Try to Tell the Story By David Thomson | Knopf | $23.95
In Try to Tell the Story, film critic and scholar David Thomson offers proof that you needn’t be raised by your mother’s psychiatrist or survive a gruesome (if not entirely factual) recovery from drug addiction in order to write a memoir worth reading. Instead, he presents a quietly compelling tale about coming of age in postwar London and finding, in a darkened cinema, a way to begin making sense of the world.
Yet the family romance is not entirely absent from Thomson’s narrative. At its heart is the search for a father who was only sporadically present, physically and emotionally, throughout the author’s childhood. “I am trying to tell you the truth—but I don’t think I know the truth,” he writes. “I am still, years after his death, bewildered and pained by my father, and trying to love him—or find his love for me.”
Toward the beginning of the book, we learn that Thomson’s father never wanted children. When his wife announced her pregnancy, he left her—but was never capable of making a definitive exit. For years he returned on weekends and holidays, presumably out of a sense of duty to and love for his son. Yet Kenneth Thomson never explained to the boy where he’d gone or even acknowledged that he’d been away. As it turns out, he had moved in with another woman across town. “So many men were away,” Thomson writes. “And the war’s pressure was so extensive that it was easier to think your father had some unusual, or secret, obligation… something mysterious and confidential. War so often generates social changes—and so the failure of our family, or its collapse, was covered up by the dream of military need.”
Though their bond was tenuous, father and son did enjoy some rosy times together, mostly related to sports. This is a happy thing for Thomson, but not so much for the reader who is baffled by cricket and lacks an encyclopedic knowledge of World Cup champions. The passages devoted to these father-and-son outings are most engaging when the author sticks to evocative details: the smog-shrouded soccer grounds and the “deep, stewed smell” of the crowds, or the glow he felt when his father praised him for a good catch. But the endless roster of players and exhaustive descriptions of matches tend to bog down the story.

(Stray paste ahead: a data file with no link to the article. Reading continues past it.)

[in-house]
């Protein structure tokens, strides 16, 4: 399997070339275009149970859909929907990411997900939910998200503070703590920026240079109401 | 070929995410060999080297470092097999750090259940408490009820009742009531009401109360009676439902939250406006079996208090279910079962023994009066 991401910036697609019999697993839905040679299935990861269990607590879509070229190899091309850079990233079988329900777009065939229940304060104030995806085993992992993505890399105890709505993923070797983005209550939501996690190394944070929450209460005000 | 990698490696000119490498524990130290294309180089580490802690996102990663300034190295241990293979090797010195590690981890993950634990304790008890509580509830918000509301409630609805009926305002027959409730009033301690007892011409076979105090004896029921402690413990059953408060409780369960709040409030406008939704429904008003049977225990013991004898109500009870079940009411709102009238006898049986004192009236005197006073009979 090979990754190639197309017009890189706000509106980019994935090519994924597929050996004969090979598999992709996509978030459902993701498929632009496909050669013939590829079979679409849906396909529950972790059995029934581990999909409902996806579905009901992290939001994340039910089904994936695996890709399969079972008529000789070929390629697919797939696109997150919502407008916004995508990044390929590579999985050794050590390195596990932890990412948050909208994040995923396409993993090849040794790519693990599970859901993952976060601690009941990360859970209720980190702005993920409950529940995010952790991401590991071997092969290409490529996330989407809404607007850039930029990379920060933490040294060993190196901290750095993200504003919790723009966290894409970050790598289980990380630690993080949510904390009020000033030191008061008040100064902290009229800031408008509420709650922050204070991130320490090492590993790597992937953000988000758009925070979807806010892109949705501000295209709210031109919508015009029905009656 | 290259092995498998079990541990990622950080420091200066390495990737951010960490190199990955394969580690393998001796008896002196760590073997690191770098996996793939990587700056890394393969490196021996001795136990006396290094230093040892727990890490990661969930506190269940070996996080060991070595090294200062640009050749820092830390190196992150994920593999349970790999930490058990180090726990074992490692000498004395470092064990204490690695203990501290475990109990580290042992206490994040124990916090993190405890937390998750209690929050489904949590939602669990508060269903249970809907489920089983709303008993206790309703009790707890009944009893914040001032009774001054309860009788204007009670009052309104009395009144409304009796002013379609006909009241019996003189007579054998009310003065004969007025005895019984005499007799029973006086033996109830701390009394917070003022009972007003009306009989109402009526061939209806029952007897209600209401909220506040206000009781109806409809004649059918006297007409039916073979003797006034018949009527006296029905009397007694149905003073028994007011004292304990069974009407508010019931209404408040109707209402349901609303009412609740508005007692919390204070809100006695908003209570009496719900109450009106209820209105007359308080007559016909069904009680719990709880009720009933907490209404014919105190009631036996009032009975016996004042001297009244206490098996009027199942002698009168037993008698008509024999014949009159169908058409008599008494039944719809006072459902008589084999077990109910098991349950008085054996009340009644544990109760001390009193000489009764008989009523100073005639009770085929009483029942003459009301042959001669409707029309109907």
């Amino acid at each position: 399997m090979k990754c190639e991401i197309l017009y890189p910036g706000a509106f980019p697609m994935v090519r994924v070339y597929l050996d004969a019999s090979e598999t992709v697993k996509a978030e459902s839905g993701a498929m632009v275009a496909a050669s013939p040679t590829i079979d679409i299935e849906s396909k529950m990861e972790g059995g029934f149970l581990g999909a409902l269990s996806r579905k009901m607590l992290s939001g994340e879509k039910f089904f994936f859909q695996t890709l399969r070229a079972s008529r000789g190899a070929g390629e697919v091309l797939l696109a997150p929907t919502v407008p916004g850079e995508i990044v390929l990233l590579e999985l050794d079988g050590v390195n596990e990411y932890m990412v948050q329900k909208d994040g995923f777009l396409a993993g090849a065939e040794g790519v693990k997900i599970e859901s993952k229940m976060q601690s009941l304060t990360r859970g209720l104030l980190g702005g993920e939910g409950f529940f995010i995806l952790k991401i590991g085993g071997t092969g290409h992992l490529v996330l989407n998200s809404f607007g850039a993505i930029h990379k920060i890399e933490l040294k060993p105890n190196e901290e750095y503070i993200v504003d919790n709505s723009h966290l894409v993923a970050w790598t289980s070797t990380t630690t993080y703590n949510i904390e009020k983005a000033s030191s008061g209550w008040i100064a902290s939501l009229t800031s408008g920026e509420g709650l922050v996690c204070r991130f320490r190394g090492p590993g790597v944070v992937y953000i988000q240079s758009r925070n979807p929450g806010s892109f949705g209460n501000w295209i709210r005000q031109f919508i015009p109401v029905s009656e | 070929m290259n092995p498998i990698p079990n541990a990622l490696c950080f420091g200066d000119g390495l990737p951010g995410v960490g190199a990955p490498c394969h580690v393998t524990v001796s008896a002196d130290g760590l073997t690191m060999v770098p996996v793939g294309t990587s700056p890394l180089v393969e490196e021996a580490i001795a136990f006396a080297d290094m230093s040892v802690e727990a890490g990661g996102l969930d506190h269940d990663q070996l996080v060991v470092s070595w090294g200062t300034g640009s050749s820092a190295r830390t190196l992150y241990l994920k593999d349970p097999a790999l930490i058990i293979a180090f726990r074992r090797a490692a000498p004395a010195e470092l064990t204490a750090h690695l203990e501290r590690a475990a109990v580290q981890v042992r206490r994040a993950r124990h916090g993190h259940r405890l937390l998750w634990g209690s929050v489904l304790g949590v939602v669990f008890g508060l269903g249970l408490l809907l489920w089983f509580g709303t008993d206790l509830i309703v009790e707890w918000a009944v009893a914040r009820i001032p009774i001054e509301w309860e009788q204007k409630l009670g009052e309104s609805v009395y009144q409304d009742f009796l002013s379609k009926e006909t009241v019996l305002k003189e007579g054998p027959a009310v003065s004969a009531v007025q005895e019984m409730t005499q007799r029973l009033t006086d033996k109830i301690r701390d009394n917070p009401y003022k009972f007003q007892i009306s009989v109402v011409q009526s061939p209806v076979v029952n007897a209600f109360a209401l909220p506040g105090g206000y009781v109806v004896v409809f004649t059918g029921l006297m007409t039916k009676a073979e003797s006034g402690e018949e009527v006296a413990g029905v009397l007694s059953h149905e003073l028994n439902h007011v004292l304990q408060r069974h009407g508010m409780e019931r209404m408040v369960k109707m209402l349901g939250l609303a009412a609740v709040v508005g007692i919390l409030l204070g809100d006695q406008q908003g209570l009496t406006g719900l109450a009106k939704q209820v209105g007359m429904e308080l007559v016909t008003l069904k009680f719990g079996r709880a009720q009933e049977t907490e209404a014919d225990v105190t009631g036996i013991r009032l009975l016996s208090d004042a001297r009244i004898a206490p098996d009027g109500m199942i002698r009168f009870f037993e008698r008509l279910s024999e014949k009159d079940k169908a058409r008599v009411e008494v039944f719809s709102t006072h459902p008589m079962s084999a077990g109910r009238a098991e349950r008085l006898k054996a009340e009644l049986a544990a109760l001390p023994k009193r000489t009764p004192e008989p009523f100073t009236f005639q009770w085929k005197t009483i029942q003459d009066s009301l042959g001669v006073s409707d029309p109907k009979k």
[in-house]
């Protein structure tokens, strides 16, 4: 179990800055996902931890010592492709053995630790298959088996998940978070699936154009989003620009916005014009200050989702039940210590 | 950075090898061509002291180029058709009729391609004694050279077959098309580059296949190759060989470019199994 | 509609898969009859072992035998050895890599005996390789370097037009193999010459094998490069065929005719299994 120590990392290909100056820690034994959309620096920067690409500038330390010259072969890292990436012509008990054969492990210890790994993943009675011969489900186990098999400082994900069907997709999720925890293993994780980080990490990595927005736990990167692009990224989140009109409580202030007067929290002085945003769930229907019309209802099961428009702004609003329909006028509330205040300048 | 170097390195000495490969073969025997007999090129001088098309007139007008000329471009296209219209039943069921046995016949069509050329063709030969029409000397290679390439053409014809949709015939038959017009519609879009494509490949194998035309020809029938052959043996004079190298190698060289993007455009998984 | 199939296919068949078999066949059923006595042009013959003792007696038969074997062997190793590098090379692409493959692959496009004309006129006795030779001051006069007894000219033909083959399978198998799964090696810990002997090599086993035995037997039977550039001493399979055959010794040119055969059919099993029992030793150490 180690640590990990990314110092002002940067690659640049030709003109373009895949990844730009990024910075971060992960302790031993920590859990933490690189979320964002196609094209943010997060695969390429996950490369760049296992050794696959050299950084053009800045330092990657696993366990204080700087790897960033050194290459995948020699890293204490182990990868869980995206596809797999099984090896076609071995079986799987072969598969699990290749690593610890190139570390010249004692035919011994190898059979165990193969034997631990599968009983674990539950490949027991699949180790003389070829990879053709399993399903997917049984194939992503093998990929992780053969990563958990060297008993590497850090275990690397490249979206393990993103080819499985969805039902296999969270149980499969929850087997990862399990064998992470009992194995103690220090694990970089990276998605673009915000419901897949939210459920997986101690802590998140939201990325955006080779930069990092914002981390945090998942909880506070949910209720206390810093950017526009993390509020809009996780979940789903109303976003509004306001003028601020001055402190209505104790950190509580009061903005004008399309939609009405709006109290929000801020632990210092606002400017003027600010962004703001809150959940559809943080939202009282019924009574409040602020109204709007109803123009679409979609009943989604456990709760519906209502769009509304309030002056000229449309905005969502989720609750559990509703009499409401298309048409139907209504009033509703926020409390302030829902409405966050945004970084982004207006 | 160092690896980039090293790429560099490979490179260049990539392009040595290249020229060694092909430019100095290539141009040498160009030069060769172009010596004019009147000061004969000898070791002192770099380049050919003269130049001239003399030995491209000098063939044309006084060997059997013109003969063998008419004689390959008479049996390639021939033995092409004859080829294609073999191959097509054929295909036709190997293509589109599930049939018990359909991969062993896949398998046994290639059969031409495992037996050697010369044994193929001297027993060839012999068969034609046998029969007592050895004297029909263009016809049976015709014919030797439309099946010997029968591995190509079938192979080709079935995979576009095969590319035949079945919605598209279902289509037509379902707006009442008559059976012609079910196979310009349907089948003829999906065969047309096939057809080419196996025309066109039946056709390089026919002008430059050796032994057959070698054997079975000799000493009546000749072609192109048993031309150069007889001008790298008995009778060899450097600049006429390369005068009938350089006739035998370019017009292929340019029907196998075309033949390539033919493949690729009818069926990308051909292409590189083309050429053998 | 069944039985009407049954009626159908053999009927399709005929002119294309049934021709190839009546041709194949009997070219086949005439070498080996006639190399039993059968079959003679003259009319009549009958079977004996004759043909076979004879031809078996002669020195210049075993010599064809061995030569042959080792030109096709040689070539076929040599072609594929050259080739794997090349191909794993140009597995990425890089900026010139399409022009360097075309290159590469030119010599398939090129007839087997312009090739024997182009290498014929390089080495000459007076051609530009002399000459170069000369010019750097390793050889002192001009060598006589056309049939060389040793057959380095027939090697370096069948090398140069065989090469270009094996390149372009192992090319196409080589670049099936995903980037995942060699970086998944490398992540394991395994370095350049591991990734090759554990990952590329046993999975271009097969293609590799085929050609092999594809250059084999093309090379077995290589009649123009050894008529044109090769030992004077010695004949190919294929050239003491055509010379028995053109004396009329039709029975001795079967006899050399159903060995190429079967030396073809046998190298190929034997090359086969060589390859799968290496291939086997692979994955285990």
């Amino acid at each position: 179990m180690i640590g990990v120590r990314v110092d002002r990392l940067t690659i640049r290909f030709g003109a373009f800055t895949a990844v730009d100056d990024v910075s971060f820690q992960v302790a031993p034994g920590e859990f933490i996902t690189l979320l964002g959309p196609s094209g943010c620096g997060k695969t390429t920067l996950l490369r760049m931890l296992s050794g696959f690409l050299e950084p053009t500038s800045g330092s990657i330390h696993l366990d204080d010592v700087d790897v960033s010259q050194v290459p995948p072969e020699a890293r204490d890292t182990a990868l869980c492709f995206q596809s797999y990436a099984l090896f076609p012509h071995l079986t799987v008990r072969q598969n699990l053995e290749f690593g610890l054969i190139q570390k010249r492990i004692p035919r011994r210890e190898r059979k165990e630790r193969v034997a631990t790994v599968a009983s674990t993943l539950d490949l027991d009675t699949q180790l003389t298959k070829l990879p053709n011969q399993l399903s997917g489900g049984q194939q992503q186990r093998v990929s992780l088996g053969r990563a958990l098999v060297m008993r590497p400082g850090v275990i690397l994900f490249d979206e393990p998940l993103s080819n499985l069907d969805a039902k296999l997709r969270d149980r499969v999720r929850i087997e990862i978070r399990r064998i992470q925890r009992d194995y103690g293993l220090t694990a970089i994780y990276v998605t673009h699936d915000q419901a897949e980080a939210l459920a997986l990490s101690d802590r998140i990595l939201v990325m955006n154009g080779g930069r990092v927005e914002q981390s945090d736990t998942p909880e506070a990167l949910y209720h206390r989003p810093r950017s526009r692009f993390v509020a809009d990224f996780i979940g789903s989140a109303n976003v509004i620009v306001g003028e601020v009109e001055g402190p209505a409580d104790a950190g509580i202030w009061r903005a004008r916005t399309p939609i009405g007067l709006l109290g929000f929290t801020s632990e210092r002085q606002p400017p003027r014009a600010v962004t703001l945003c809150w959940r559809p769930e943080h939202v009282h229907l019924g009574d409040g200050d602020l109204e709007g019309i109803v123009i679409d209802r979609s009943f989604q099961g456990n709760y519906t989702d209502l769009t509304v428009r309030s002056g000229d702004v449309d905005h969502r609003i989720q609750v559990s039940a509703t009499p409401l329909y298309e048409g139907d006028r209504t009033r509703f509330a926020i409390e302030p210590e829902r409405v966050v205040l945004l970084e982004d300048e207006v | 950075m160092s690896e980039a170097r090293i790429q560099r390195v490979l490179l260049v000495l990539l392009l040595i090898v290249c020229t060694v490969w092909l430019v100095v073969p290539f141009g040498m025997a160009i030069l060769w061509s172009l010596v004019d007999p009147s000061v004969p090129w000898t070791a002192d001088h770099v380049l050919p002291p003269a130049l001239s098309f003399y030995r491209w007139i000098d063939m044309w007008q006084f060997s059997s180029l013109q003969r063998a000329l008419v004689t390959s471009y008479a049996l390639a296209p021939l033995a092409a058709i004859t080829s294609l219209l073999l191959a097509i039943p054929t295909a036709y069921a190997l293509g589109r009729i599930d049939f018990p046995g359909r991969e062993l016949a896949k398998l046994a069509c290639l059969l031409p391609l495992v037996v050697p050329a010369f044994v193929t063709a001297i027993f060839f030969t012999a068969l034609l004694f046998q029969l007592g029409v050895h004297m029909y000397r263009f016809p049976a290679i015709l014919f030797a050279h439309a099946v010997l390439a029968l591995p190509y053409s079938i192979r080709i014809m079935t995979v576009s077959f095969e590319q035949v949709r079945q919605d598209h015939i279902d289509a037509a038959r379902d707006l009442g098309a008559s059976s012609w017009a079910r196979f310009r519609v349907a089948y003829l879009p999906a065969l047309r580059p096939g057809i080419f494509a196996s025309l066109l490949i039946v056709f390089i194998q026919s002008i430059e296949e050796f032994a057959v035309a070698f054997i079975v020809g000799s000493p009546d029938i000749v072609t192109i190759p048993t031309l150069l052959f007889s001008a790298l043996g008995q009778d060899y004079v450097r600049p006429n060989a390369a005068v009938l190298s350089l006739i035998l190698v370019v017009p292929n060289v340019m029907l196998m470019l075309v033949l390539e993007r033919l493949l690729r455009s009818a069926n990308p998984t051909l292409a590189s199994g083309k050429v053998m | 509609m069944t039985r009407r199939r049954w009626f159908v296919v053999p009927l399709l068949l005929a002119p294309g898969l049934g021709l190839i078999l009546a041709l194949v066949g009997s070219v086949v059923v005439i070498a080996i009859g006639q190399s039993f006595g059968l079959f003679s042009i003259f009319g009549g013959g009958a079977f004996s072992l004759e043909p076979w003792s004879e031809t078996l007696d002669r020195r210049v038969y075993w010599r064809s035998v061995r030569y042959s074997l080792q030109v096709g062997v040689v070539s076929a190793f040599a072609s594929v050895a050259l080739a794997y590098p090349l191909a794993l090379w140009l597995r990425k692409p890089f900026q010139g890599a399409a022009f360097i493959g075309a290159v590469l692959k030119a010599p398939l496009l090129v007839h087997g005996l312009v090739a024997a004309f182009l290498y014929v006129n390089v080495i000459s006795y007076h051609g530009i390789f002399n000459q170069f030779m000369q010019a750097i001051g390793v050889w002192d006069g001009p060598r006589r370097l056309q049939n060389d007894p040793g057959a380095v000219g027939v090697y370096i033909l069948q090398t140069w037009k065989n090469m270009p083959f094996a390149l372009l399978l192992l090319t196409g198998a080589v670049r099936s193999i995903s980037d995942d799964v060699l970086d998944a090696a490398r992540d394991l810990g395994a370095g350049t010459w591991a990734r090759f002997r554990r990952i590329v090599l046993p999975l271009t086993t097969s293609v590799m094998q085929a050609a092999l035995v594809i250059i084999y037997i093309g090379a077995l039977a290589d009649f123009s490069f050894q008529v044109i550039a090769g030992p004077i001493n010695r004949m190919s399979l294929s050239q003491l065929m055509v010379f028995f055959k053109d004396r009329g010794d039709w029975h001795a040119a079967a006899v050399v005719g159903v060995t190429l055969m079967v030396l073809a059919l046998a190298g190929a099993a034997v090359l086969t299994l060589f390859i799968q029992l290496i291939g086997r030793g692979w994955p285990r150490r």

We get a much more vivid sense of Thomson when he expounds on other subjects: the stammer that plagued him through most of his childhood, his tough-talking and imaginary sister Sally, and his initiation into the world of cinema. Though he can’t remember the first film he saw, he does recall his confusion as a young child, unable to grasp that the people onscreen weren’t actually in the room with him. Later, he describes his shock of recognition during a showing of Red River. The father-son struggle depicted in Howard Hawks’s 1948 Western clearly struck a nerve, and the seven-year-old Thomson initially refused to leave the theater when it ended. “I want to stay there,” he told his aunt. “I nodded at the screen, but I meant the valley where they rode and the community of the men,” he continues. “It was a place I longed to be, in the picture, a part of it.”
As the title suggests, this is a story about telling stories. It is a kind of meta-memoir in which the author offers total transparency, freely admitting when he is unsure about something and acknowledging certain liberties in shaping his narrative. By employing this tactic, he assuages the dubious reader and gives a nod to our heightened, post-Frey scrutiny of the form. But mostly Thomson is keen to examine how seldom stories get to the truth of a matter—and their usefulness in constructing a version of reality that is easier to live with.